March FDA news in review


In March, the Obama administration announced its choices for the new FDA leadership. Going outside the agency, the administration chose former New York health commissioner Margaret Hamburg as the new agency head, and Baltimore health commissioner Joshua Sharfstein as deputy commissioner. Obama’s picks have led to speculation that the FDA will eventually be split into two agencies, with Hamburg overseeing food and Sharfstein in charge of drugs.

The most notable FDA approval this month was that of Novartis' kidney cancer drug Afinitor (everolimus). Novartis submitted data showing that Afinitor delayed tumor growth by five months, with patients living twice as long without tumor growth as other cancer victims in the study's control arm. Analysts predict that the drug is on track to become a blockbuster, with new approvals for other cancers down the road.

FDA News

  • Hamburg, Sharfstein to lead FDA

  • Grassley tells FDA's Torti to back off staff

  • Pharma execs back FDA divorce

  • Pharma types 'nervous' about Sharfstein

  • FDA's Torti: Shut your flapping traps, stat

  • Obama FDA picks raise some hackles

FDA Delays and Rejections

  • FDA won't review Acorda MS drug

  • Dyax shares sink as FDA rejects drug

  • FDA iffy on Avastin in brain cancer

  • Genzyme shares sink on FDA snag

  • Takeda down on drug delay concerns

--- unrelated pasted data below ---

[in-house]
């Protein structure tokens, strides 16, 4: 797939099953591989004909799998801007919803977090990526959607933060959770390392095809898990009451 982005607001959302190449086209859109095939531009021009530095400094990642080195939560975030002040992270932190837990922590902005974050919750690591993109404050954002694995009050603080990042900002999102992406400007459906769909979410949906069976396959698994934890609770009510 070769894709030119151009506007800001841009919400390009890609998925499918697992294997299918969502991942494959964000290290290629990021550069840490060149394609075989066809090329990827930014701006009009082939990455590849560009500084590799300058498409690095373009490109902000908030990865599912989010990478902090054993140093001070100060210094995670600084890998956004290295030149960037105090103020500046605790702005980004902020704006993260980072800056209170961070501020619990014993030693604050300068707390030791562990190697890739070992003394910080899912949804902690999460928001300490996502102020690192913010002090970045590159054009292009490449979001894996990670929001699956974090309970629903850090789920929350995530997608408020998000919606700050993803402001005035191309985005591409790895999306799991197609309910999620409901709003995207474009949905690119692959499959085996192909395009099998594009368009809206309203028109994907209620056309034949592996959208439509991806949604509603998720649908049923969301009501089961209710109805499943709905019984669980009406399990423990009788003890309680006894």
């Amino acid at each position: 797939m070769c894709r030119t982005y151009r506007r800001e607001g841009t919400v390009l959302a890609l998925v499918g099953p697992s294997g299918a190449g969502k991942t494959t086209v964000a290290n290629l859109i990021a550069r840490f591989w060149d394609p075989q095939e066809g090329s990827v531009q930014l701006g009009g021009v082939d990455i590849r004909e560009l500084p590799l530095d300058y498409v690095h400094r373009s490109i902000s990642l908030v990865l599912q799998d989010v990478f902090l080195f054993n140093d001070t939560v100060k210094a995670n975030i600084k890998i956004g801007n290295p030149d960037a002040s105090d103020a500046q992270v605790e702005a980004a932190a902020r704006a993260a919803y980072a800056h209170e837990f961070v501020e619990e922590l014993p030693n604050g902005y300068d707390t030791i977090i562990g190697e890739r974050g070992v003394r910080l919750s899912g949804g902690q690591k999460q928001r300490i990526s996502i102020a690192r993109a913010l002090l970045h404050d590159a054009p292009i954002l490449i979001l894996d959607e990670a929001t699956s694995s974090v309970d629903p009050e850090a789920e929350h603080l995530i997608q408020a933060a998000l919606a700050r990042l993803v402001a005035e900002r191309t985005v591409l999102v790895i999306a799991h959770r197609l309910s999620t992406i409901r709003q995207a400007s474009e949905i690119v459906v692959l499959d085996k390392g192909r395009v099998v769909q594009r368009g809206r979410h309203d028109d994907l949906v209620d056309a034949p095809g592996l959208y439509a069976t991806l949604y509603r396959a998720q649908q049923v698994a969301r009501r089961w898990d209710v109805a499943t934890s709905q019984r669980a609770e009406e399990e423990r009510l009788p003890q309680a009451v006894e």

• FDA throws wrench into Erbitux plans

Warnings and regulations

  • FDA cites Genzyme for plant conditions

  • Judge orders broader access to Plan B

  • Device woes show need for FDA overhaul

  • Importation bill mandates FDA inspections

  • FDA tobacco bill advances in Congress

FDA Approvals

  • Novartis wins FDA approval for Afinitor

  • Wyeth's Tygacil gets expanded indication

  • Lilly, Forest get new FDA indications

  • FDA OKs new use for Symbicort

  • Insmed drug OK'd for ALS patients

March FDA news in review

Suggested Articles

It’s been a rocky road for BMS’ immuno-oncology duo in previously untreated lung cancer, but a new addition to the regimen might hold the ticket.

Novartis’ Zolgensma launch has been anything but boring: First a record price, then a data scandal and now a manufacturing-related delay in Europe.

As CEO Paul Hudson focuses Sanofi's R&D program on immuno-oncology and gene therapies, Sanofi is readying a vaccine plant to make viral vectors.